But the essential conditions of freedom cannot be established through education; only the love of it, the understanding of it, and the power and will to use it for service can be gained from the most liberalizing of curricula. The possibility and the extension of freedom are the work of direct social and political reform. It is futile, meanwhile, to insist that liberal studies shall be all that schools shall offer. It is simple error to insist that a traditional range of studies—the classics, science, mathematics, even history, or English—provide the only possible culture for freedom. Schools must meet the need of the world as frankly and directly as they can, without squeamish prejudice against practical or vocational studies. Shopwork may afford more liberal culture to a given boy than Greek—and the problem of educational values is always thus specific. The only profitable distinction between liberal studies and vocational studies is one which looks out and forward to the life the individual is to lead. A man’s calling, if it be of much difficulty, demands vocational training; his life in the family, the community, the state, and the church demands an education which may justly be called liberal; the worthy use of his leisure demands an education which may properly be called cultural. But what is vocational for the artist will be cultural for others; and a given subject may serve many uses in every normal life. A complete education will prepare for life in all its relationships, either by direct study of the problems they present, or by the study of subjects valuable in one of them or in all.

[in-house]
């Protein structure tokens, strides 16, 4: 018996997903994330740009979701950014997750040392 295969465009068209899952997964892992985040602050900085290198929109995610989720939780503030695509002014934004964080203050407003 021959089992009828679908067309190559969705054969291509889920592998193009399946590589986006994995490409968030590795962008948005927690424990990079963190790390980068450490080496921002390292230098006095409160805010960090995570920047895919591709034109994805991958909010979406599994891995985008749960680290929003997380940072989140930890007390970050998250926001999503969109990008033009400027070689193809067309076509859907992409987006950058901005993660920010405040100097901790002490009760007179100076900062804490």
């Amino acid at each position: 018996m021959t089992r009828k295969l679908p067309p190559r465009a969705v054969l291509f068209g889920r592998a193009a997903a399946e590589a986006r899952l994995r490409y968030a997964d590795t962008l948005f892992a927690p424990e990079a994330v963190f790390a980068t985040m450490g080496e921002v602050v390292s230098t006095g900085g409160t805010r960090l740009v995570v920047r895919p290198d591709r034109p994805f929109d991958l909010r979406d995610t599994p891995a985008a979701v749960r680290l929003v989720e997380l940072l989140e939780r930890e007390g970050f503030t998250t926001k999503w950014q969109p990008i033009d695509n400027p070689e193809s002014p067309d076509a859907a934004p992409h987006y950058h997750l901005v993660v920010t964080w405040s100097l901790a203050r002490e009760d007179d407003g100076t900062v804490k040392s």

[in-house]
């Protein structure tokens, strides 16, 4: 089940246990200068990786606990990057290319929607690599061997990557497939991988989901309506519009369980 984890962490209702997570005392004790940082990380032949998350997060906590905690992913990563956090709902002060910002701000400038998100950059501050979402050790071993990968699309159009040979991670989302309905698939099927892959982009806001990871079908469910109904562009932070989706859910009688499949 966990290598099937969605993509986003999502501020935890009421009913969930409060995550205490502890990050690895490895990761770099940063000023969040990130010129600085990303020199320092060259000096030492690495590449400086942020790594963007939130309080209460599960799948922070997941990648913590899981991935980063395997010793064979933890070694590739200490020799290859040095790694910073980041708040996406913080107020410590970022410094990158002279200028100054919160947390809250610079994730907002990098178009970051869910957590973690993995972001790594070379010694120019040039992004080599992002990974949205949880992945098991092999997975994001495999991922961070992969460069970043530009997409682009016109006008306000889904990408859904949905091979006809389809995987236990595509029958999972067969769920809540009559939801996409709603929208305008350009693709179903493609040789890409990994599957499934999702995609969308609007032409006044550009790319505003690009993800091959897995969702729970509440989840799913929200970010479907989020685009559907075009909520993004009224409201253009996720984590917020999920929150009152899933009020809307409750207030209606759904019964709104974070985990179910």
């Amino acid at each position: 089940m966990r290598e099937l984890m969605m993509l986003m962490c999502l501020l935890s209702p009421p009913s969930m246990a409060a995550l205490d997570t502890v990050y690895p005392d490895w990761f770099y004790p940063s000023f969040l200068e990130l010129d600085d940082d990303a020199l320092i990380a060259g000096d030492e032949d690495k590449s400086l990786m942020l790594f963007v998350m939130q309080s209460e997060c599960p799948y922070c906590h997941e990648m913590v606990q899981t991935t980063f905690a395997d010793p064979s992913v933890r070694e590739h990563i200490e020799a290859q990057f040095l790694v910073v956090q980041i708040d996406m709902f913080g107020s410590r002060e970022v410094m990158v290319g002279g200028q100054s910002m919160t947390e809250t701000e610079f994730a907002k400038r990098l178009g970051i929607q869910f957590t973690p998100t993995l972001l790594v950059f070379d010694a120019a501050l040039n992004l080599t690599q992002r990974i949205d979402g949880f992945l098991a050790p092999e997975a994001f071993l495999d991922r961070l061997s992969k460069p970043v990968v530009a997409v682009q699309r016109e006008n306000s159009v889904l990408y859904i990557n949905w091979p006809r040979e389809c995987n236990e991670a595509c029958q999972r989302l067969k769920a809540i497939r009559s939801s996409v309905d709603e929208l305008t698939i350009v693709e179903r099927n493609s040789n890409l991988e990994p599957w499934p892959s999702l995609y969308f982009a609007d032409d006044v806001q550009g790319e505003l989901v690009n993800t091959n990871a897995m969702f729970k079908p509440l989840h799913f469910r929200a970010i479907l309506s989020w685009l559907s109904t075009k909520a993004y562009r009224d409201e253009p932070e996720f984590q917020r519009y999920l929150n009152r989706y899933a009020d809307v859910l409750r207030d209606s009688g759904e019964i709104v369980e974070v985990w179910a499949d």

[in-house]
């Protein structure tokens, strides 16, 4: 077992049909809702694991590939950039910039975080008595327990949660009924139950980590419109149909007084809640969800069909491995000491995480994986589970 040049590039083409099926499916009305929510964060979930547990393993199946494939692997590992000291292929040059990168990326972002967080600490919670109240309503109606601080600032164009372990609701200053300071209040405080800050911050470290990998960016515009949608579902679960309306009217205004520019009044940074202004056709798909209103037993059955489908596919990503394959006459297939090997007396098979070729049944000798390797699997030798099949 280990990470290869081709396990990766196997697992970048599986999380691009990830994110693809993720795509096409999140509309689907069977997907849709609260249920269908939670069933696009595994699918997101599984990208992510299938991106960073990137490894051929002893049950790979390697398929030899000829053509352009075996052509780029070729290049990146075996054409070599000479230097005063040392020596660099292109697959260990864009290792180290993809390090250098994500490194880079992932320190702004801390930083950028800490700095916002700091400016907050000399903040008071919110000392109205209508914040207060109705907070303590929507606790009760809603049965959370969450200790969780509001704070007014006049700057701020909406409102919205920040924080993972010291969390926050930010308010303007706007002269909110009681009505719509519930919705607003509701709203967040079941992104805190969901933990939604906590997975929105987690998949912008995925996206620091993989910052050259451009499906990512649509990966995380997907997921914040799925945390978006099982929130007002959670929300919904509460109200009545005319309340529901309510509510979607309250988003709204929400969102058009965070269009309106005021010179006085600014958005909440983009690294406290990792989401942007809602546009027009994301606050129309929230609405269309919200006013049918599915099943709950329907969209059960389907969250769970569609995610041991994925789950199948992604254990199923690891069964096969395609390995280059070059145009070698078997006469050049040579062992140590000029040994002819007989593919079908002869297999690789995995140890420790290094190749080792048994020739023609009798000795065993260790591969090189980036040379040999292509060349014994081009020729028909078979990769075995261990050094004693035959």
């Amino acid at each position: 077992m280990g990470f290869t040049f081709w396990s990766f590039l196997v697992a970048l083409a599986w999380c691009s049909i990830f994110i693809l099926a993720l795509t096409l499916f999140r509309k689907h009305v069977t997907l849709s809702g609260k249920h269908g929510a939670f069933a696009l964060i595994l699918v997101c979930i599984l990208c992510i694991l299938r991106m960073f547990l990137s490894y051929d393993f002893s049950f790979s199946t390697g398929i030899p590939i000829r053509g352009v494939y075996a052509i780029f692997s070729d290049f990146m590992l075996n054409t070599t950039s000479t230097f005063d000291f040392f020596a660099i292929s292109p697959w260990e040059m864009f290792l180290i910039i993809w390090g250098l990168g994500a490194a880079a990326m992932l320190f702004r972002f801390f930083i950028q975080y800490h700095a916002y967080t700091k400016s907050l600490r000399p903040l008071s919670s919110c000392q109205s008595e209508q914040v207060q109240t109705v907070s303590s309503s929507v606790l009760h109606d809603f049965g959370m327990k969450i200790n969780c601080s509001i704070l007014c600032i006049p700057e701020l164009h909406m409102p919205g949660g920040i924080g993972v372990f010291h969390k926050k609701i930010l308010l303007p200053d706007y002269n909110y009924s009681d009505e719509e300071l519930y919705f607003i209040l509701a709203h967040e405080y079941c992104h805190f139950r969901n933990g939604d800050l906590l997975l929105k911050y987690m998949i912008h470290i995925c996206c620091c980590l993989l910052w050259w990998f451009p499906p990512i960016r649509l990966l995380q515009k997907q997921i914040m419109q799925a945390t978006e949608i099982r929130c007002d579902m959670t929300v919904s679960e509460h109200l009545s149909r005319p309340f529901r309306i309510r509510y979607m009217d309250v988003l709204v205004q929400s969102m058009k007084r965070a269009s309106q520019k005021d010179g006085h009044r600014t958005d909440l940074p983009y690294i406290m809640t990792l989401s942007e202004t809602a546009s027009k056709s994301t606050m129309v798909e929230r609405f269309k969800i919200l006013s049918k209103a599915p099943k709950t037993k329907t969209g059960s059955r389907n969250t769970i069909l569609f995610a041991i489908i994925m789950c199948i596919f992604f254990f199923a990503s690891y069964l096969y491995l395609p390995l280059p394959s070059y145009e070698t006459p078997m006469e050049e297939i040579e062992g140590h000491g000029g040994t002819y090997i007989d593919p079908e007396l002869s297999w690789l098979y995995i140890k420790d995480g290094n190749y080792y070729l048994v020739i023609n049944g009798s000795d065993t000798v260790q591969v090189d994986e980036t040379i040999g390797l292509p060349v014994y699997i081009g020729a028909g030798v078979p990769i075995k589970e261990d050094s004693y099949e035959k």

This conception of the ends to be attained is clear enough; it is the means that fail. And the failure of means is due less to public apathy than to inherent difficulty in finding them. New schools, new courses, new subjects must be created. A new interpretation of old subjects and a new method of teaching them must be worked out. Much of our traditional teaching, especially in high schools, academies, and colleges, goes quite astray; it is fruitless because its uses are not clear or because they are not made clear; and the “intellectual discipline” which is supposed to result from it either does not occur or is not carried over into the conduct of mature life. Mental and moral habits and ideals, such attitudes, tendencies, and principles of conduct as “thoroughness,” “order,” “concentration,” “self-reliance,” may be taught by precept and example in the work of any subject; in every case they must be generalized and held consciously in mind, practiced and renewed in vision if they are ever to permeate life. In this general training of the mind and will, the unconscious effect of one subject is little better than that of another of similar complexity and scope. Science is as good as Latin, and mechanical drawing may be better than either. Much depends on the ethical enthusiasm, the insight, the sympathy, and the leadership of the teacher; much on the methods of teaching and class management he employs. More depends on the traditions and the administrative, disciplinary, and social policies of the school. This is to say that these precious moral results of education are chiefly matters of personal contagion, direct inspiration, and experience in the common effort of work and play. They are achieved as much in the home or on the playground as in the school. It is the specific habits of attention, the special methods of observing, comparing, classifying, and reacting on facts, the particular forms of skill, the definite information, the peculiar outlook, the actual incentives which a given subject may possess that make it serviceable in education. In these things subjects differ and lend themselves to different use. In these things history differs from dressmaking, science from agriculture. And in these things the same subject will differ as it is taught for different purposes, to pupils of different ages and different capacities and motives. Literature cannot yield the same fruit in a night school that it yields in a college. Under a conception of education which demands preparation for all the essential activities of life, in schools designed to meet the needs of every age and class, subjects must be evaluated and organized anew.

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